"As such it should not come as a surprise that female members of these groups are used as suicide bombers. It has been assumed that Islamist groups use male members to carry out attacks. As seen in many terrorist conflicts, when a group is losing they tend to use more females and children in their terrorist related attacks, one for shock tactics and secondly because there are not as many male fighters. Also another factor, similar to that witnessed in the Nord-Ost siege in Moscow is women who become widowed or lose a close relative they can become more deeply committed to a terrorist group's cause and carry out attacks, and tend to be more ruthless than their male counterparts."

    Mr. Williamson's announcement of the new military unit comes on the heels of a report by the International Centre for the Study of Radicalisation in London, released in July, which issued a stark warning on the increasing threat posed to British national security by female returnees linked with Daesh in Syria and Iraq.

    145 British Women Affiliated With Daesh

    The authors found 145 British woman had become affiliated with the terrorist group's self-proclaimed caliphate. Yet, out of those, at the time of publication on July 23, only two were confirmed to have returned to the UK, leaving open the possibility that more female fighters may return with the know-how to carry out suicide bombings on British soil.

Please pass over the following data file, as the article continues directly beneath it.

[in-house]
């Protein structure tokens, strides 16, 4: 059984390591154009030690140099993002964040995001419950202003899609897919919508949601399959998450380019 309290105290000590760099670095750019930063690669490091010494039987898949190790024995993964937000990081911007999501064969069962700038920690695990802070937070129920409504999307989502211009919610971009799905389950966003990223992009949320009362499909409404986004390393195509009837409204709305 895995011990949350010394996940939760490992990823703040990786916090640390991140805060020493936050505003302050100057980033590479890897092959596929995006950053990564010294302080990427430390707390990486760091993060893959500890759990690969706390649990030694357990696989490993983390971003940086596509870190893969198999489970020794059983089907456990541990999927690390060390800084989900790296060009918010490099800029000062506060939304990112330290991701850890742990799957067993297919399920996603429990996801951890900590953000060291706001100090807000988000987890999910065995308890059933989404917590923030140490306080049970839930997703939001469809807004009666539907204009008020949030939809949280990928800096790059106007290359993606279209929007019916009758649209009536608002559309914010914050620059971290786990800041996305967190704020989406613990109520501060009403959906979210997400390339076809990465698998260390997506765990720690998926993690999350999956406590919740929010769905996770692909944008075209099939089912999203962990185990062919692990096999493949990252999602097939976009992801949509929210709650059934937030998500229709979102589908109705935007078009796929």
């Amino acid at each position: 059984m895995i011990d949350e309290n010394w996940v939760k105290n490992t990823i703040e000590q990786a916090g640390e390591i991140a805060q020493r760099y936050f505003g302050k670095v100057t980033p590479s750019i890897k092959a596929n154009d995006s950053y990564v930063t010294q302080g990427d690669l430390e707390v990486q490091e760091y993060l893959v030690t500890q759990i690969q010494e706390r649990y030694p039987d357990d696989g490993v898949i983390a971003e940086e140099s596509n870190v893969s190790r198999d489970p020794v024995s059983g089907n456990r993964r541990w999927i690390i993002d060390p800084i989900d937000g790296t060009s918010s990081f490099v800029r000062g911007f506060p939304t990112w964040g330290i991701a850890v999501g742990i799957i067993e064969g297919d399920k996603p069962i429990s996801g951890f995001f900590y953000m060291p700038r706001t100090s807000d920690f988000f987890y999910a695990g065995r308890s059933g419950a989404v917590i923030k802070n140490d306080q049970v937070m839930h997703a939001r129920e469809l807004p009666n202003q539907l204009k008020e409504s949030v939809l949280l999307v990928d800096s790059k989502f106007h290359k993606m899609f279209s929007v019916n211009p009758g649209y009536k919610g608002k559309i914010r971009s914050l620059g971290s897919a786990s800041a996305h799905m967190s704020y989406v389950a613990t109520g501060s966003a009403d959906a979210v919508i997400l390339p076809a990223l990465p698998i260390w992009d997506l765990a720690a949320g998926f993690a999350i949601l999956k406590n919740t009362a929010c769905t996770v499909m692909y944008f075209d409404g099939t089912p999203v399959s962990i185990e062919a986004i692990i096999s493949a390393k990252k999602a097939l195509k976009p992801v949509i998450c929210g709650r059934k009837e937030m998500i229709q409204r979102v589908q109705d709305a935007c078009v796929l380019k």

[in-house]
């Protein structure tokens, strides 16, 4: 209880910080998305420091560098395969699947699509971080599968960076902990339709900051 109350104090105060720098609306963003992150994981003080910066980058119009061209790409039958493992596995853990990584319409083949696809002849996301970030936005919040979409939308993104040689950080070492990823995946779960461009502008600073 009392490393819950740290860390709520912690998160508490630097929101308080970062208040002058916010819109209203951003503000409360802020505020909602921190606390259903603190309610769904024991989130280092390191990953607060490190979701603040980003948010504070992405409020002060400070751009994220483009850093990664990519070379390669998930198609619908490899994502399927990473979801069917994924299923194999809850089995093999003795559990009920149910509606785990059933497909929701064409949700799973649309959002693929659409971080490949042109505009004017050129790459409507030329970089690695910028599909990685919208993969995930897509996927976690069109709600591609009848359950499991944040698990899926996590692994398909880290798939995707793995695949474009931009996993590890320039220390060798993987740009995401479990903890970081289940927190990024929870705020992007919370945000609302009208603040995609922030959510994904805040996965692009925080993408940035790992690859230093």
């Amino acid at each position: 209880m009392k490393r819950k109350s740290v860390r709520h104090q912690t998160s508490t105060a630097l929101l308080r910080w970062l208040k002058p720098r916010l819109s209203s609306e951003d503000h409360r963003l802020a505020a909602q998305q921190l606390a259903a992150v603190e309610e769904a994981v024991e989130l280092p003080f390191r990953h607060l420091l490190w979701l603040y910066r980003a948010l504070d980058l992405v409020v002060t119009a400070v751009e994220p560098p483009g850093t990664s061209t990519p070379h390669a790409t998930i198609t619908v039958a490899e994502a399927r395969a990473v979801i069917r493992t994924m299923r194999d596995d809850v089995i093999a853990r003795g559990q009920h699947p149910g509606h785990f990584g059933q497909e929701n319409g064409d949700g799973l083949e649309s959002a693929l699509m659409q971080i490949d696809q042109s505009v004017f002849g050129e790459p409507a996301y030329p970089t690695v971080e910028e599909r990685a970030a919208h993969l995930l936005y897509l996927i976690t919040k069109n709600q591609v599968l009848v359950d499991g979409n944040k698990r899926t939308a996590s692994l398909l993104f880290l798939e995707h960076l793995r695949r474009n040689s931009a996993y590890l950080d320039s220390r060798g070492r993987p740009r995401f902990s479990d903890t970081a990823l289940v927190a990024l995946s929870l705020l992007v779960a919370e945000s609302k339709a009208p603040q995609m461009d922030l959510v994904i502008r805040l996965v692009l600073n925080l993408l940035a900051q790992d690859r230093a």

With this in mind, some may wonder why the UK government is focused on combating distant groups in countries such as Nigeria, rather than securing the home front from returnees. 

    "The UK is focusing on East Africa as this is where the use of female suicide bombers is more prevalent. In relation to the UK, the Security Service, MI5 and the police's Counter-Terrorism Units supported by intelligence reports from GCHQ are still focusing on the home front investigating both male and female terrorist suspects. In August 2018 we saw a female Da'esh inspired terrorist cell of three comprising of three women convicted of terrorism offences in London, which shows that this activity is as proactive as ever. What we are seeing is the formation of another initiative and it should be welcomed as this initiative of using specialist army team comprising of female British Army soldiers can help save lives as well as potentially assist the female terrorist by applying a version of the UK's Prevent strategy with the associated Channel programme, which could stop them being so vulnerable to be drawn into terrorist activity," Dr. Lowe told Sputnik.

    The views and opinions expressed by the speaker do not necessarily reflect those of Sputnik.

    Related:

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    Woman Sentenced to 28 Months Over First All-Female Terror Cell in UK
    Female Suicide Bombers Blow Themselves up in Niger Mosque, Killing 10 - Reports
    Last Resort: Daesh Terrorists Send Female Suicide Bombers Into Battle for Raqqa
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    terrorists, terrorism, female, suicide bomber, woman, Daesh, Boko Haram, Nigeria, United Kingdom, Kenya